Bathroom Remodeling | The Master Bathroom Wish List (Pt. 1)
Bathroom Remodeling | I’m in the planning stages of a major renovation to my 100-plus-year-old San Francisco cottage — a big component of which is the addition of a master suite.
Really, when it comes to bathrooms, all you need is a functioning toilet, sink, tub and/or shower, and enough space to move around and do your thing. But everyone has those extras they wish for if they had the budget. I’ve assembled a wish list, in no particular order, of my master bathroom features — knowing full well that, due to budget and space constraints, many of these will have to be dropped. But a girl can dream, right?
See if you agree or disagree with my list and then share in the Comments section what items would be on your list. Some of them might be featured in a follow-up story.
1. Double undermounted sinks. I’m sure there are many of you who take pleasure in brushing your teeth side by side with your beloved, both of you hanging out over the same little sink, but it’s been my experience working with design clients that most prefer having their very own sink. This is especially true if you and your partner have differing ideas about what constitutes a clean sink and faucet deck.
Whether you go for one or two, I’m a huge fan of undermounted sinks (a sink that is attached at the underside of the countertop, so there’s no raised sink rim). It does require you to use a water-resistant — and therefore more expensive — material for your counter, such as quartz, solid surface, natural stone or concrete, but it makes cleanup so much easier because there’s no lip to trap grime and gunk.
2. Single-handle or touchless faucet and a built-in soap dispenser. OK, confession time: I’m a bit of a germaphobe, so I prefer a single-handle faucet that I can easily turn on and adjust without having to twist multiple knobs. I recently installed a touchless faucet in my kitchen, which has me thinking that might be a good way to go in the bathroom as well.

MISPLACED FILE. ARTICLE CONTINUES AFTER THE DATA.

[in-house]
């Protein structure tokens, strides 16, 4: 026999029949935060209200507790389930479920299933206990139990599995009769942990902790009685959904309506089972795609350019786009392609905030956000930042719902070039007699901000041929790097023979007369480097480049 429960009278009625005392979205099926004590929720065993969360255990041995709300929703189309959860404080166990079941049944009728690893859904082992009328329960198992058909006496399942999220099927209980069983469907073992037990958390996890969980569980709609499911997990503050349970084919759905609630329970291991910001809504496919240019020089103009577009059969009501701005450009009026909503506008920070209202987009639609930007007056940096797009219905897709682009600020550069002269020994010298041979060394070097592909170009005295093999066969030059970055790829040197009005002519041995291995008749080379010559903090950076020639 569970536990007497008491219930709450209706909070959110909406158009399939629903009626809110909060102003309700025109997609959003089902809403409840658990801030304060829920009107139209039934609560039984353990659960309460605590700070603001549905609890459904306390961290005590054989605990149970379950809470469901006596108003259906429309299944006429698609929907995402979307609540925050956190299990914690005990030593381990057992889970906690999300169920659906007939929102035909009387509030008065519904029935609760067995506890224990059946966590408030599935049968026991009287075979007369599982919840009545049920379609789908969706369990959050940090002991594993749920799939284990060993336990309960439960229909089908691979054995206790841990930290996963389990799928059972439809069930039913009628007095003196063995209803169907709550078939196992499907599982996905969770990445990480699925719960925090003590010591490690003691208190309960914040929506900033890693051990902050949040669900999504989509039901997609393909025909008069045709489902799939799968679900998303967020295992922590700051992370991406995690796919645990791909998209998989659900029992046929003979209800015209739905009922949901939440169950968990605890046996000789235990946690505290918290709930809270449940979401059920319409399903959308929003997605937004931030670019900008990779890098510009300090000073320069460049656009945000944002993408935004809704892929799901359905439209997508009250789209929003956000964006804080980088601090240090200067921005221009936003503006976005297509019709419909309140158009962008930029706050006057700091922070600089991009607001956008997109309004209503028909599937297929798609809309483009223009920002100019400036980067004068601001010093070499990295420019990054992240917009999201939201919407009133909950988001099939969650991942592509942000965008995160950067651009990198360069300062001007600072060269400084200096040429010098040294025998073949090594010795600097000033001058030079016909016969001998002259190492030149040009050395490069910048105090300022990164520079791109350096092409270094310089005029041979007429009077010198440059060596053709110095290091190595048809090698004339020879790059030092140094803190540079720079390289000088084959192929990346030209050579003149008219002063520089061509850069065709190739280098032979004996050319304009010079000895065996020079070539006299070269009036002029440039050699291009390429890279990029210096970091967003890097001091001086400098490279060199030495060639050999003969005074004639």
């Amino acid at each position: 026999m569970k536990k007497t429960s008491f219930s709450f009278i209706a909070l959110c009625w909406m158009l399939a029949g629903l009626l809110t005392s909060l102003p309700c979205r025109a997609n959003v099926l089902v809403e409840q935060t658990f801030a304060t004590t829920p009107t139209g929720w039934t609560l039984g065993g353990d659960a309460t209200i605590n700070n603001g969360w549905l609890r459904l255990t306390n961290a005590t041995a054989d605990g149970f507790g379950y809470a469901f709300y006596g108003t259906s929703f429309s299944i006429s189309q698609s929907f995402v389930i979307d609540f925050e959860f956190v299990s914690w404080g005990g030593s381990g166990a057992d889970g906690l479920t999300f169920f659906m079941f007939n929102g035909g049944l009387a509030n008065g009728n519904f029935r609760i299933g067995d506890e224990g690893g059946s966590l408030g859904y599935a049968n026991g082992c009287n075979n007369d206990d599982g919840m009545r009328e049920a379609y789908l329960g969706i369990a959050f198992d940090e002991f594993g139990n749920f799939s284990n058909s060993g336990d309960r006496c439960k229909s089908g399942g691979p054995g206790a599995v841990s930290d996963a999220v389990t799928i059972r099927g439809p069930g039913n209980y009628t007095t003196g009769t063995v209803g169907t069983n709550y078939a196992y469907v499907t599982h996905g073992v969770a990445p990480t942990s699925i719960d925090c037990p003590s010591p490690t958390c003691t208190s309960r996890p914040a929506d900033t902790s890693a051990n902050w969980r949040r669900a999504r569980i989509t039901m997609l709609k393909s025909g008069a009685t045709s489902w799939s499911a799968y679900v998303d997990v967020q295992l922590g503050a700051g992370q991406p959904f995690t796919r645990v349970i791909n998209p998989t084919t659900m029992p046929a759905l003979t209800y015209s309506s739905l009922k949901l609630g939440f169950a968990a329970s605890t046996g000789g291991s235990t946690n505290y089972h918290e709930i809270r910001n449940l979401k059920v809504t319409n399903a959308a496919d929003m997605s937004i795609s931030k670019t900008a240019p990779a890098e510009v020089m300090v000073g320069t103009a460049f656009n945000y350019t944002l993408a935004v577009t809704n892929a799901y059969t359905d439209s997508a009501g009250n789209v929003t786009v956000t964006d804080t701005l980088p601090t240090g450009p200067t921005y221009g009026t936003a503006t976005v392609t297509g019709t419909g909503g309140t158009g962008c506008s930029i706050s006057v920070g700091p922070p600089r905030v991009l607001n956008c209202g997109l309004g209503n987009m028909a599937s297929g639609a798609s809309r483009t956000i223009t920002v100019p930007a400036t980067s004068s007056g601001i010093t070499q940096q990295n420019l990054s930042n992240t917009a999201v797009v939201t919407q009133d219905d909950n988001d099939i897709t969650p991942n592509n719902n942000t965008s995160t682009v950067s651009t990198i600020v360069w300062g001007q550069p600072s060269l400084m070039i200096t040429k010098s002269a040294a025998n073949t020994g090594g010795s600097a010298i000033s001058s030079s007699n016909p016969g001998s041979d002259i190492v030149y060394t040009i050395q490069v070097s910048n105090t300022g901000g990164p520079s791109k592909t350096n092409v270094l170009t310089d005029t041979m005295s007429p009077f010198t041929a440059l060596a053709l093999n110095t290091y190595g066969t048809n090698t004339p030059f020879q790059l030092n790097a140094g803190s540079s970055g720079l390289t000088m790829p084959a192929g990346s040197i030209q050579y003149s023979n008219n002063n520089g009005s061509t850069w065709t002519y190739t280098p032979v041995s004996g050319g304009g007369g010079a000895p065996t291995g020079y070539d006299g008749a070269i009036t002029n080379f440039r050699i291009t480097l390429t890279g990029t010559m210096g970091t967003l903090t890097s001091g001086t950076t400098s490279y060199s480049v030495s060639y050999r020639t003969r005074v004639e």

Not surprisingly, I go through lots of hand soap, so I like having a built-in soap dispenser right next to the bathroom faucet, attached to a gadget that allows me to pull soap from an economy-size bottle underneath the sink. This enables me and my family to go an astoundingly long period of time between refills.
3. Glass-free, curbless shower. Some of us are willing to squeegee a glass door after every shower and some of us aren’t. I fall into the first category, but my dear husband is firmly in the second camp. I can’t stand seeing soap scum and water spots on shower glass, so I tend to design showers that have no glass at all. This setup does require a pretty sizable shower, however, to prevent water from spraying out the open side of the shower and into the rest of the room.
I also like the look and functionality of a curbless shower, but it requires a good amount of space underneath the floor to accommodate the plumbing and necessary waterproofing, so it can be tricky to pull off if you are doing a renovation, versus new construction.
4. Wall-mounted toilet. I know, I know; these have a tendency to look rather institutional, but wall-mounted toilets take up less floor space and are so much easier to clean around than standard floor-mounted toilets. You will need an access panel to a room next to or behind the toilet, so you can get to the plumbing if needed, which means, as with the curbless shower, a wall-mounted toilet can be tricky to add during a renovation.
I should point out that this beautiful bathroom is anything but institutional looking, thanks to the use of natural materials — the wood and river rock.
5. Separate water closet. As long as we’re talking toilets, how about a separate room for one? This configuration is fairly common in some European countries, as well as in Australia and Japan, but until recently was rather unusual in the United States. It obviously requires more space than a setup where the toilet is out in the open, but if you relish your privacy and have the space for it, it’s a nice bathroom amenity. – Houzz